Sandoval: Homes end homelessness and it takes a village to build them
Construction on the newest PATH Ventures affordable housing community, Villas on Fourth Street, is nearly complete. Residents are expected to move in later this year. Photo courtesy of PATH.

The underlying causes of homelessness are complex, but they can be narrowed down to structural inequities and, ultimately, the lack of housing.

We see trends of homelessness increasing when the cost of housing increases. Despite a lot of progress being made in the homelessness and housing sectors, we are still seeing more people fall into homelessness than exit it. To stem the flow of homelessness, we must focus—as a community, a region, a state and a country—on building more affordable housing.

While outreach, interim housing and employment services are still vital parts of PATH’s mission to end homelessness, many years ago, we made the decision to build affordable and supportive housing and formed PATH Ventures. Since 2007, PATH Ventures has become a recognized leader in creating high-quality, affordable and stable homes for people struggling with the high cost of housing in California, particularly families and individuals experiencing homelessness.

By building and operating affordable rental homes paired with onsite services that support residents in regaining long-term stability, independence and health, we can end homelessness. In the past 15 years, we have learned that building affordable and supportive housing relies on partnerships, community engagement and political will.

In San Jose, we are actively preparing to open three new communities—two PATH Ventures sites and one Affirmed Housing site, Vela Apartments, where PATH will provide onsite supportive services.

Located in the Foss neighborhood, Vela Apartments will offer 87 affordable homes to residents who earn under 60% of the area median income—or $74,600 for a family of three. It is the first apartment community in Santa Clara County that will offer mixed supportive housing solutions: 29 permanent supportive housing units will be set aside for particularly vulnerable households, while an additional 14 are reserved for families in need of medium-term rental assistance through rapid rehousing.

Vela is a prime example of how we work together to house as many people as we can, with Affirmed Housing as the developer, PATH as the service provider and Solari Enterprises Inc. as the property managers.

Around this time last year, we celebrated the groundbreaking of Villas on Fourth, which will provide 93 units of permanent housing for chronically homeless seniors aged 55 and up. Today, the community is nearly complete, and we will be leasing units in the fall.

Community engagement for this site in Hyde Park, near historic Japantown, started in early 2019. Mayor Sam Liccardo was there from the beginning, actively engaging in community conversations, often very challenging ones. During the groundbreaking, he shared that despite initial concerns, once a development is built and people’s lives are transformed, there is a net positive for all community members.

The site was formerly home to Dick’s Supermarket, a location that was important to the Chinese American community. Thanks to enriching dialogues with community organizations and stakeholders, we incorporated elements of the supermarket’s signage and exterior into the building design. Original wood and glass from the supermarket will also be incorporated into the community room we are constructing. Studies show that affordable housing benefits everyone in a community and being able to design housing that also reflects the rich history and culture of the community is an added bonus.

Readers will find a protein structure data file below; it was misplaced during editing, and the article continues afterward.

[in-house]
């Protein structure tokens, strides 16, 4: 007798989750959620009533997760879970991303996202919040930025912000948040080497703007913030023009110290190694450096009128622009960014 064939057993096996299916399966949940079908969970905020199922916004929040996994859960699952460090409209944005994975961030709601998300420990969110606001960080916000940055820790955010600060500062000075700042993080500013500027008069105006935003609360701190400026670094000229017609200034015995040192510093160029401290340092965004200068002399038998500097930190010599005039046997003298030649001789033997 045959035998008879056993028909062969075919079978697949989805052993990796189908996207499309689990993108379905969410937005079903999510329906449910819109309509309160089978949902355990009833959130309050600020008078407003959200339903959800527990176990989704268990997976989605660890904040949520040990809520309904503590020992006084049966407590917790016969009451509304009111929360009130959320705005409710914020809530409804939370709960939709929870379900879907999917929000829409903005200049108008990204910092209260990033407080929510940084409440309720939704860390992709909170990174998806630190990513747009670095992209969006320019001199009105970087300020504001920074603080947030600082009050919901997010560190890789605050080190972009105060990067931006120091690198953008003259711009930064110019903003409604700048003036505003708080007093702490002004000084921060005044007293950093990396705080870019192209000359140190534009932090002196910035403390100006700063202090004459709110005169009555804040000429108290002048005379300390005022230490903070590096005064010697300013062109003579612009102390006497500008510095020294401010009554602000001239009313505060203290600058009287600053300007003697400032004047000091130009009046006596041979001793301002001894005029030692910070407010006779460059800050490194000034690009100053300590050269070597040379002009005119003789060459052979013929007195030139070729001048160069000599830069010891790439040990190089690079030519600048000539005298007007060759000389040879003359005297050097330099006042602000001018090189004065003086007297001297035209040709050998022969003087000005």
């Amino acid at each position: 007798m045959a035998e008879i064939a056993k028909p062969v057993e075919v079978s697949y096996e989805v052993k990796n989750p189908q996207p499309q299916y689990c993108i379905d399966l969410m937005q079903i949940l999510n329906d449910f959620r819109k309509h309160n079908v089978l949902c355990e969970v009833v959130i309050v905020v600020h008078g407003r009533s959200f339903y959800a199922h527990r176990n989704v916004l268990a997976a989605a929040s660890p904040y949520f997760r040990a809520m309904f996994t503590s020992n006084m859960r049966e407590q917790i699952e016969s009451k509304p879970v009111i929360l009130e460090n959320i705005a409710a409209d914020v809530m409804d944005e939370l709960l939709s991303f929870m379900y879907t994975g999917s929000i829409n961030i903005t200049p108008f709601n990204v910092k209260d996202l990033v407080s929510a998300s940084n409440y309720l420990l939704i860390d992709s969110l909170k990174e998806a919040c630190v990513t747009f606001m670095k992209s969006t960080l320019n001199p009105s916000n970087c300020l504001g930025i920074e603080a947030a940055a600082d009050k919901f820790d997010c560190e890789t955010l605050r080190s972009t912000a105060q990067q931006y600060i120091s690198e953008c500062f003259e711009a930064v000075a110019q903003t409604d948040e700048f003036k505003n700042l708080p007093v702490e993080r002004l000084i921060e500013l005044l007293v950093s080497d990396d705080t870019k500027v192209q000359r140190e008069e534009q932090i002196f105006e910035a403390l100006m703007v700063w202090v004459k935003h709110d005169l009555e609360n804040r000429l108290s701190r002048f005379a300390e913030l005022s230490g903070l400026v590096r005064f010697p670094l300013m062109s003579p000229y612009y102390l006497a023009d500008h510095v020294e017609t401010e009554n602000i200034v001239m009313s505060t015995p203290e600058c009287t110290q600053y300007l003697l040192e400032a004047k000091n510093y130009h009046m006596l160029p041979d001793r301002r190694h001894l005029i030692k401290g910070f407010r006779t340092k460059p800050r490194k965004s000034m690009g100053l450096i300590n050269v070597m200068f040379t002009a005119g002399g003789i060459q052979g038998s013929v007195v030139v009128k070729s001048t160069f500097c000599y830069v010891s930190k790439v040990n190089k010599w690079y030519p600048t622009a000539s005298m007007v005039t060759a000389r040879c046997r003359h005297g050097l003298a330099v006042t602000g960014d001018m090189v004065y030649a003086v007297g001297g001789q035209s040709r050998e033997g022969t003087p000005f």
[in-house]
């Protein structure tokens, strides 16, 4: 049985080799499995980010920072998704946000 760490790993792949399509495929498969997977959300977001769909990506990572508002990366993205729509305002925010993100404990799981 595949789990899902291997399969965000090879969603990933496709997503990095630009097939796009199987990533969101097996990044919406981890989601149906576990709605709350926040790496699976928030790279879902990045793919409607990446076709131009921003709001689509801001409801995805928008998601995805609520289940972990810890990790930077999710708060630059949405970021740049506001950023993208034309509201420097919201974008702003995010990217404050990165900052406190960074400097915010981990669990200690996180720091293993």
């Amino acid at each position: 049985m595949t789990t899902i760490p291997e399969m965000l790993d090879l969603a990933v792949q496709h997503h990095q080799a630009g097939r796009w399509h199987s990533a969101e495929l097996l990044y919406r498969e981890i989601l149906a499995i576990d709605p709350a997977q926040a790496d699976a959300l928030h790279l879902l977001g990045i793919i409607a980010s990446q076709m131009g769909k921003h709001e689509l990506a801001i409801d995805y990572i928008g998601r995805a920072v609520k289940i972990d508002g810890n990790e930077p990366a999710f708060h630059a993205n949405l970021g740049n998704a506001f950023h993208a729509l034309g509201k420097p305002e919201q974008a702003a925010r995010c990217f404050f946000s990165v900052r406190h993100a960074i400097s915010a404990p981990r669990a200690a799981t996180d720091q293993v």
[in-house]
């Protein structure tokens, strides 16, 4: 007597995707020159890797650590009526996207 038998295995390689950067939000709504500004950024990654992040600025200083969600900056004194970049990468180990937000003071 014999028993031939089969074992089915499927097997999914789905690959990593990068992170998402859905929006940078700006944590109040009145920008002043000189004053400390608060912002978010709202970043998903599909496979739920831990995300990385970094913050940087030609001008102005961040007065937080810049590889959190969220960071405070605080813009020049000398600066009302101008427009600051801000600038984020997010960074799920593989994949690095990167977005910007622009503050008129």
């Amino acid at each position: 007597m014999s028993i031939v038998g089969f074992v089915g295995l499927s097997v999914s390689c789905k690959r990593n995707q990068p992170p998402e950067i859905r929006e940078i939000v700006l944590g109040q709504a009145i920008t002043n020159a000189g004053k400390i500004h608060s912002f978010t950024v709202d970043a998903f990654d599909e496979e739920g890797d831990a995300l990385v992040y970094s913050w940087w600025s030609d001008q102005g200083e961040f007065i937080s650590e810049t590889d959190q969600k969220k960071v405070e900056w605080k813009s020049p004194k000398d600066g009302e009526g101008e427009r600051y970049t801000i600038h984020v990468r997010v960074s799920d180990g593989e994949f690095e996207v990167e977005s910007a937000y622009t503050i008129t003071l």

The final and perhaps most vital component needed to build affordable housing is political will. Homelessness, after all, is the result of policy, not personal choices. For decades, we have not built adequate housing to support our communities, but the tide is turning, and we are fortunate to have political leaders in Silicon Valley that have the courage and commitment to say yes to more housing.

A prime example of this is one of PATH Ventures’ newest sites, Villas on the Row. This future community will be home to 94 units of affordable housing, including some set aside for permanent supportive housing. At a recent community meeting for Villas on the Row, we were honored to have Santa Clara County Supervisor Susan Ellenberg join to engage with our neighbors, hear their concerns, affirm the importance of affordable housing and commit to working together to support the entire Burbank community.

“Thanks to local, federal and philanthropic resources, Santa Clara County has approved more than 45 housing developments over the past five years,” Ellenberg later reflected. “I firmly believe our county has an obligation to build safe and stable homes for our unhoused neighbors to live with dignity and have the best chance to thrive, and I am proud to see affordable housing like PATH Villas on the Row in the district.”

As the title makes clear, it does take a village to build affordable housing. I would be remiss not to also mention all the dedicated partners and organizations we work with, including Santa Clara County’s Office of Support Housing (Measure A), Housing Trust Silicon Valley, the city of San Jose, Destination: Home, Abode Services and our numerous financial partners. Together, we are making our community stronger, one building, one unit, one home at a time.

San José Spotlight columnist Laura Sandoval is a regional director at PATH San Jose, a homeless services and housing development agency. She is also a licensed clinical social worker with over a decade of experience. Her columns appear every fourth Monday of every other month. Contact Laura at [email protected]

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